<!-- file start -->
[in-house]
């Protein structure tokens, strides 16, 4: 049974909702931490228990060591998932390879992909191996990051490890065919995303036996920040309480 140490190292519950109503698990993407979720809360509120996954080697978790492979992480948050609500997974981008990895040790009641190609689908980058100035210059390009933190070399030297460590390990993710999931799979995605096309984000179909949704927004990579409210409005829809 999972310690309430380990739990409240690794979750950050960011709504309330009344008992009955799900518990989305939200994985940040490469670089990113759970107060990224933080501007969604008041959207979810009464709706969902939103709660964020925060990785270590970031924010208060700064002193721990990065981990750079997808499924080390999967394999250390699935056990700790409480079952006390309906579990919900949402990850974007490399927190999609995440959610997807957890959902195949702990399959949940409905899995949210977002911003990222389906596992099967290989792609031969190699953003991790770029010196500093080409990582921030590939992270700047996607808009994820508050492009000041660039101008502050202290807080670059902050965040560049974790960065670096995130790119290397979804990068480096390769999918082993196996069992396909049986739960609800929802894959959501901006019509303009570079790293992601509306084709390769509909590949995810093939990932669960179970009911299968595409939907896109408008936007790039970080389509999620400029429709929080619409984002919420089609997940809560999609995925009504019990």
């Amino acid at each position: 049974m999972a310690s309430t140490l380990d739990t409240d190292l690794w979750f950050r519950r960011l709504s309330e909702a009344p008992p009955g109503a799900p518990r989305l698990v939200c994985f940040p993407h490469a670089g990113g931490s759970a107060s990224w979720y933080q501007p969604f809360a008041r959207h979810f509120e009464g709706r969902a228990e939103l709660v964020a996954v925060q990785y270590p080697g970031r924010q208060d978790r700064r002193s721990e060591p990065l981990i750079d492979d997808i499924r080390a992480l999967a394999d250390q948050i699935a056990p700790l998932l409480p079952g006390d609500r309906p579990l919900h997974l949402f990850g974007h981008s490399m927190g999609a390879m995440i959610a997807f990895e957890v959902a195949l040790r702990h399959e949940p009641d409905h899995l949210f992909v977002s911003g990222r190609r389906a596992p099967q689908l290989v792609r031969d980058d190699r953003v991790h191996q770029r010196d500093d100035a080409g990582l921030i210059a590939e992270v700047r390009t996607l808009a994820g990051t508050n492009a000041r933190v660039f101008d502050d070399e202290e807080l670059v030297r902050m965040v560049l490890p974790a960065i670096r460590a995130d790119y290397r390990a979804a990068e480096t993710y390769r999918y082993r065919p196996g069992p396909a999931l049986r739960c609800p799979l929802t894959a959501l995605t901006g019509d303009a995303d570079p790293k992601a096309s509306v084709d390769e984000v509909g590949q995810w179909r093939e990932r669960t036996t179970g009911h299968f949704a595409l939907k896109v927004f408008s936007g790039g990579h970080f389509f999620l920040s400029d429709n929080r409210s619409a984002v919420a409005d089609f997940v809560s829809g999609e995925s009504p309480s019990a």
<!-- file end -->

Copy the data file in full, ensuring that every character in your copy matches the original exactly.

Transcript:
[in-house]
């Protein structure tokens, strides 16, 4: 049974909702931490228990060591998932390879992909191996990051490890065919995303036996920040309480 140490190292519950109503698990993407979720809360509120996954080697978790492979992480948050609500997974981008990895040790009641190609689908980058100035210059390009933190070399030297460590390990993710999931799979995605096309984000179909949704927004990579409210409005829809 999972310690309430380990739990409240690794979750950050960011709504309330009344008992009955799900518990989305939200994985940040490469670089990113759970107060990224933080501007969604008041959207979810009464709706969902939103709660964020925060990785270590970031924010208060700064002193721990990065981990750079997808499924080390999967394999250390699935056990700790409480079952006390309906579990919900949402990850974007490399927190999609995440959610997807957890959902195949702990399959949940409905899995949210977002911003990222389906596992099967290989792609031969190699953003991790770029010196500093080409990582921030590939992270700047996607808009994820508050492009000041660039101008502050202290807080670059902050965040560049974790960065670096995130790119290397979804990068480096390769999918082993196996069992396909049986739960609800929802894959959501901006019509303009570079790293992601509306084709390769509909590949995810093939990932669960179970009911299968595409939907896109408008936007790039970080389509999620400029429709929080619409984002919420089609997940809560999609995925009504019990």
């Amino acid at each position: 049974m999972a310690s309430t140490l380990d739990t409240d190292l690794w979750f950050r519950r960011l709504s309330e909702a009344p008992p009955g109503a799900p518990r989305l698990v939200c994985f940040p993407h490469a670089g990113g931490s759970a107060s990224w979720y933080q501007p969604f809360a008041r959207h979810f509120e009464g709706r969902a228990e939103l709660v964020a996954v925060q990785y270590p080697g970031r924010q208060d978790r700064r002193s721990e060591p990065l981990i750079d492979d997808i499924r080390a992480l999967a394999d250390q948050i699935a056990p700790l998932l409480p079952g006390d609500r309906p579990l919900h997974l949402f990850g974007h981008s490399m927190g999609a390879m995440i959610a997807f990895e957890v959902a195949l040790r702990h399959e949940p009641d409905h899995l949210f992909v977002s911003g990222r190609r389906a596992p099967q689908l290989v792609r031969d980058d190699r953003v991790h191996q770029r010196d500093d100035a080409g990582l921030i210059a590939e992270v700047r390009t996607l808009a994820g990051t508050n492009a000041r933190v660039f101008d502050d070399e202290e807080l670059v030297r902050m965040v560049l490890p974790a960065i670096r460590a995130d790119y290397r390990a979804a990068e480096t993710y390769r999918y082993r065919p196996g069992p396909a999931l049986r739960c609800p799979l929802t894959a959501l995605t901006g019509d303009a995303d570079p790293k992601a096309s509306v084709d390769e984000v509909g590949q995810w179909r093939e990932r669960t036996t179970g009911h299968f949704a595409l939907k896109v927004f408008s936007g790039g990579h970080f389509f999620l920040s400029d429709n929080r409210s619409a984002v919420a409005d089609f997940v809560s829809g999609e995925s009504p309480s019990a």